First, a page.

Last Tuesday, House Speaker Dean Cannon, R-Winter Park, announced the establishment of a Select Committee on Water Policy that aims to thoughtfully address the profoundly important issue of Florida’s water resources. But a review of campaign contributions given to one of the committee’s leaders raises questions about whether environmental priorities will guide the committee’s work.
Last Tuesday, House Speaker Dean Cannon, R-Winter Park, announced the establishment of a Select Committee on Water Policy that aims to “thoughtfully address the profoundly important issue of Florida’s water resources.” But a review of campaign contributions given to one of the committee’s leaders raises questions about whether environmental priorities will guide the committee’s work.
In a press release regarding the newly formed committee, Cannon said that he is directing the committee to ”conduct a comprehensive review of the state’s water policies and recommend legislative actions to further ensure Florida uses its water resources in an effective and sustainable manner to meet future water supply needs.”
According to the release, the committee will report its preliminary findings prior to the 2011 legislative session and its final findings and recommendations prior to the 2012 legislative session.
But who makes up the committee? And what, specifically, do members aim to accomplish? Canon named state Rep. Trudi Williams, R-Fort Myers, as chairwoman of the committee, with Brad Drake, R-Eucheeanna, serving as vice-chairman.
In 1999, Williams was appointed to the governing board of the South Florida Water Management District by then-Gov. Jeb Bush and, during her most recent campaign, ran on a platform that touted a heavy focus on water policies and the environment.
Though Williams has portrayed herself as an environmental ally, many of her past campaign contributors are notable environmental foes. According to Ballotpedia, some of the top contributors of her 2008 campaign included Southern Gardens Citrus and Florida Power & Light.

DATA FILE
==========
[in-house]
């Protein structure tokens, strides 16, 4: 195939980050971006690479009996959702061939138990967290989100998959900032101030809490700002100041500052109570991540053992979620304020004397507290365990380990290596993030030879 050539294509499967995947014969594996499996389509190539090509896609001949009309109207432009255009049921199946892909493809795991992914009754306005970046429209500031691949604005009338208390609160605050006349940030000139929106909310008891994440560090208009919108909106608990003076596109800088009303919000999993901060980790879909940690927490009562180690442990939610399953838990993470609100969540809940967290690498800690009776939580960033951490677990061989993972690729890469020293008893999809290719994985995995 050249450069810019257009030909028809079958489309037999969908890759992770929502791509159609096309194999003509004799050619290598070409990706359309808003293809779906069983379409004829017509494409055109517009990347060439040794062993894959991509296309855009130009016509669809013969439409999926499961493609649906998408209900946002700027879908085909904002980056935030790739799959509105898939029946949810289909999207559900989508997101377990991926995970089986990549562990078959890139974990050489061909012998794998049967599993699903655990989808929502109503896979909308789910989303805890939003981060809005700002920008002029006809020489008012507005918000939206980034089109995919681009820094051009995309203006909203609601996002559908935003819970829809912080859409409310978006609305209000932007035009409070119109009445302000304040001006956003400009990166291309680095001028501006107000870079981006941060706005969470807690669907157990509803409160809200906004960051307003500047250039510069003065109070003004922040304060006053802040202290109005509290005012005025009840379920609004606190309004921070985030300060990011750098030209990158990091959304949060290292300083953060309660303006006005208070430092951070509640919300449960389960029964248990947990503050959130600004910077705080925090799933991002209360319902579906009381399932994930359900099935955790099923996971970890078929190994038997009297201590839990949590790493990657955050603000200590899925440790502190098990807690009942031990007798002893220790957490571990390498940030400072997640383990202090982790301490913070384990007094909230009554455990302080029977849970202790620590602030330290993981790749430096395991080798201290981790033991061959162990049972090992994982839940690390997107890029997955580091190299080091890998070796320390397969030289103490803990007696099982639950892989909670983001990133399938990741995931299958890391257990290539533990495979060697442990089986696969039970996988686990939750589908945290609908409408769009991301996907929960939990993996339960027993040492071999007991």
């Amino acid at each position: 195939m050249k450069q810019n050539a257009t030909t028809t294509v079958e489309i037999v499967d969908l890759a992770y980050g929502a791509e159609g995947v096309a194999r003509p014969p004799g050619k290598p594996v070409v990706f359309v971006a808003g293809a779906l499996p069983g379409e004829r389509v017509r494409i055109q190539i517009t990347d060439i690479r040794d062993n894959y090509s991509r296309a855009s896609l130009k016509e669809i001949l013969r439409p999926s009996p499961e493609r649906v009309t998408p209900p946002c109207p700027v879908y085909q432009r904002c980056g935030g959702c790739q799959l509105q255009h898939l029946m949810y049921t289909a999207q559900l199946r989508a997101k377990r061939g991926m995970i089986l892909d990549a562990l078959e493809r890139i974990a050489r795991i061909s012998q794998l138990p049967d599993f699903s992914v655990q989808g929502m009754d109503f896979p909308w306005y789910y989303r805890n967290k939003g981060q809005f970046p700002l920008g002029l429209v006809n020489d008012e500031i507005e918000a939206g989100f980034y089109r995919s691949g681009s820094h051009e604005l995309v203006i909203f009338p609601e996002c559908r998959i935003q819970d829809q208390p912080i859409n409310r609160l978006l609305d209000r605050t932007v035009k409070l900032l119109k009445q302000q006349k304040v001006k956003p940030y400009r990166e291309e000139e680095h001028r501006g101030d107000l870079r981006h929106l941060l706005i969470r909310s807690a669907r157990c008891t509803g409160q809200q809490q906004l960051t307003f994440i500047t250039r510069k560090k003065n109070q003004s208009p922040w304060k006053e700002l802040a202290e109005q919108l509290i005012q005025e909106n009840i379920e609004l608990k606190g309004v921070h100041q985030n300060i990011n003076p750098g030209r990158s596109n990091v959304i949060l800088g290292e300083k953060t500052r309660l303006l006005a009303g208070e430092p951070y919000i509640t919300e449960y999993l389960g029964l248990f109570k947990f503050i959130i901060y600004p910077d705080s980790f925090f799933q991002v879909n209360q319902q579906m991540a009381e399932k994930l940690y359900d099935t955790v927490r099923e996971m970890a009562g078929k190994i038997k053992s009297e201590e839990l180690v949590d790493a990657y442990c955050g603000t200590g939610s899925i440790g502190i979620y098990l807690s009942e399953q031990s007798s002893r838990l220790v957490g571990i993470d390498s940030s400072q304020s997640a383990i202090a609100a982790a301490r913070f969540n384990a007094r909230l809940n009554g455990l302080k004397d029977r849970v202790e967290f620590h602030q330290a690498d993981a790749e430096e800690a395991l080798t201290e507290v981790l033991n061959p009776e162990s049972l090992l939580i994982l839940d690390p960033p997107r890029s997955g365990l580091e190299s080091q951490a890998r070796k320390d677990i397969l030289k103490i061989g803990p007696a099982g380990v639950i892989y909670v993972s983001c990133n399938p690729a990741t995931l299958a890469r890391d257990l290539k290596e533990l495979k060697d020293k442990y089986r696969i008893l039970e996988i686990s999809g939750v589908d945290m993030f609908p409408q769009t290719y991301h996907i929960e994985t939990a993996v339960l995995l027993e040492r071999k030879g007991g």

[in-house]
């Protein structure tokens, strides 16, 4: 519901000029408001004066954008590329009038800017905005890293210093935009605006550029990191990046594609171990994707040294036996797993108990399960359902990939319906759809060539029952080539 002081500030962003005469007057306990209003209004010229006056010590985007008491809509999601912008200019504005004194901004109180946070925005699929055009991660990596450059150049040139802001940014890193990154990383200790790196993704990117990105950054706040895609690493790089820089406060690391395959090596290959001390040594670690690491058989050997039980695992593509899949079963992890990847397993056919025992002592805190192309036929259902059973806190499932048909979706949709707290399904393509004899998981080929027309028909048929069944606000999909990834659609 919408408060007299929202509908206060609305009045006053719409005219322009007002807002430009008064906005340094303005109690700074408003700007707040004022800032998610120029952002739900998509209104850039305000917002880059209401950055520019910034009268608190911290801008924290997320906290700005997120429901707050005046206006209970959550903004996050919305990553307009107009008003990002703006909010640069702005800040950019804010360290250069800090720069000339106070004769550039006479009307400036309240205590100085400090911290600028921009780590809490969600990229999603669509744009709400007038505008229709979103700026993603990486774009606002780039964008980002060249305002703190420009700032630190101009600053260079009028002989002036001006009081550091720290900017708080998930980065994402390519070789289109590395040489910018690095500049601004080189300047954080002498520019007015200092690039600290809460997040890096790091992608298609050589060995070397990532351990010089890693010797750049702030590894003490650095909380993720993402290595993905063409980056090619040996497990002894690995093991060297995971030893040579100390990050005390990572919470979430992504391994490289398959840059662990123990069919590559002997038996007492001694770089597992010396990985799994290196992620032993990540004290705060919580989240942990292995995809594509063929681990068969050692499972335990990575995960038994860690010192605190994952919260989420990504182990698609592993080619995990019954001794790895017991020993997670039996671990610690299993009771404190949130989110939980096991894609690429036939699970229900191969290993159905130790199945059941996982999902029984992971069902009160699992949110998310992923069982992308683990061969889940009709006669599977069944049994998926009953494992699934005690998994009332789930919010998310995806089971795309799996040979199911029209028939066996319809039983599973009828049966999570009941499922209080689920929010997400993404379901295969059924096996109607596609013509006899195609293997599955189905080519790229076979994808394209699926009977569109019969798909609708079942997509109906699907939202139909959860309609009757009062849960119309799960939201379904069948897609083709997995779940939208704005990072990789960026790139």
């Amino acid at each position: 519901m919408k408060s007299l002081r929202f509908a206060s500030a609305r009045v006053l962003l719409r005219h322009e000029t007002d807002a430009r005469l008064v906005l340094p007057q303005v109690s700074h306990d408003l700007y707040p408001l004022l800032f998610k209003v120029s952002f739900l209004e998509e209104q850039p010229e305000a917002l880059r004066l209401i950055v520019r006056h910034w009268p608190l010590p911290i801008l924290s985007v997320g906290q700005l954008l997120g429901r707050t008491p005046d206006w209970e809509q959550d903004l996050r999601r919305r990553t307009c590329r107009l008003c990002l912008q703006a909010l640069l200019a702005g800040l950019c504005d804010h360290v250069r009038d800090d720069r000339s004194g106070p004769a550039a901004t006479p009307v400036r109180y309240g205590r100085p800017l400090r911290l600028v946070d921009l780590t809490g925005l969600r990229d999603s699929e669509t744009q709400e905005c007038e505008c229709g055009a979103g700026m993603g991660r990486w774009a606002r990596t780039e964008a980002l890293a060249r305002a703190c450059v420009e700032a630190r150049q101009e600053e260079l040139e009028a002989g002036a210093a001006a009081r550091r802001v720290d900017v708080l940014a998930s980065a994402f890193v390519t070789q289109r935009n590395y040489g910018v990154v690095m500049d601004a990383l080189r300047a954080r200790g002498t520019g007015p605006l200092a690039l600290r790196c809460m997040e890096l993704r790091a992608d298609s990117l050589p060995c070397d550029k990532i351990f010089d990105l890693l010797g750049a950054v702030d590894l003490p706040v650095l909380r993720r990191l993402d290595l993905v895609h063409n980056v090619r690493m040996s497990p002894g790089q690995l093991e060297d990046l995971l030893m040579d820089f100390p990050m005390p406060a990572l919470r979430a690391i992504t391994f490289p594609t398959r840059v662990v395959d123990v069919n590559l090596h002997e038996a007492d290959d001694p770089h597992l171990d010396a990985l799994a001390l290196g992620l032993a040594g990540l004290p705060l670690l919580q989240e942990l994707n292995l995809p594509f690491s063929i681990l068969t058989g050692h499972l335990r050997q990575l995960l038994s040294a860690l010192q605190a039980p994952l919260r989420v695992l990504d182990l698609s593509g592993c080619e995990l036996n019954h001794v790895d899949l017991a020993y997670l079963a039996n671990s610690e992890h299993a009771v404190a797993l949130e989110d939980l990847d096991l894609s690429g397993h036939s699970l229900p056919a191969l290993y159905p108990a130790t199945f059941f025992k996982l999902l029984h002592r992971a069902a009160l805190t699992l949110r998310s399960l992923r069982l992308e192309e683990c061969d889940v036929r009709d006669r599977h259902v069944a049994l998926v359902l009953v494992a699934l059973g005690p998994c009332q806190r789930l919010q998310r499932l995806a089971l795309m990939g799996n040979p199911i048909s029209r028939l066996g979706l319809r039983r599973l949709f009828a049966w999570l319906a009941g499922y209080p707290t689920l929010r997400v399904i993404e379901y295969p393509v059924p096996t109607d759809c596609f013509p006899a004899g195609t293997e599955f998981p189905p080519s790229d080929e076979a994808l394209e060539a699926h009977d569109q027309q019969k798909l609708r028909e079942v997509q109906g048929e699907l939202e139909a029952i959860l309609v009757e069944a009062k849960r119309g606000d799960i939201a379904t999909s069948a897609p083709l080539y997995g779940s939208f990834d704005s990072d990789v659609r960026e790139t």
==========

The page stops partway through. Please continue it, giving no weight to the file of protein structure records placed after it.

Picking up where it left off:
The Florida citrus industry has been staunch in its opposition to a set of water quality standards, which environmentalists argue are necessary for the health of Florida waters.
As a utility giant, Florida Power & Light will be affected by the standards. In fact, the Manufacturers Association of Florida — of which Florida Power & Light is a “Silver Board Member” — released a harsh statement (.pdf) in 2009 on the proposed nutrient criteria: “It makes no sense to establish federal water quality standards in Florida that are unattainable and with little or no benefit to the natural resources.”
Though Williams has years of experience in environmental issues, only time will tell if she and the newly formed Water Policy Committee side with industry or the environment when it comes to matters of water quality and pollution.
Thus far, legislators have not announced the specific issues the committee will handle, but Cannon said he intends to use the committee process to spotlight specific environmental issues in the state: “These select committees will not be formed with any pre-determined agenda, but will instead provide a forum for the careful, public examination of serious policy issues with the goal of developing a broad consensus for reform.”
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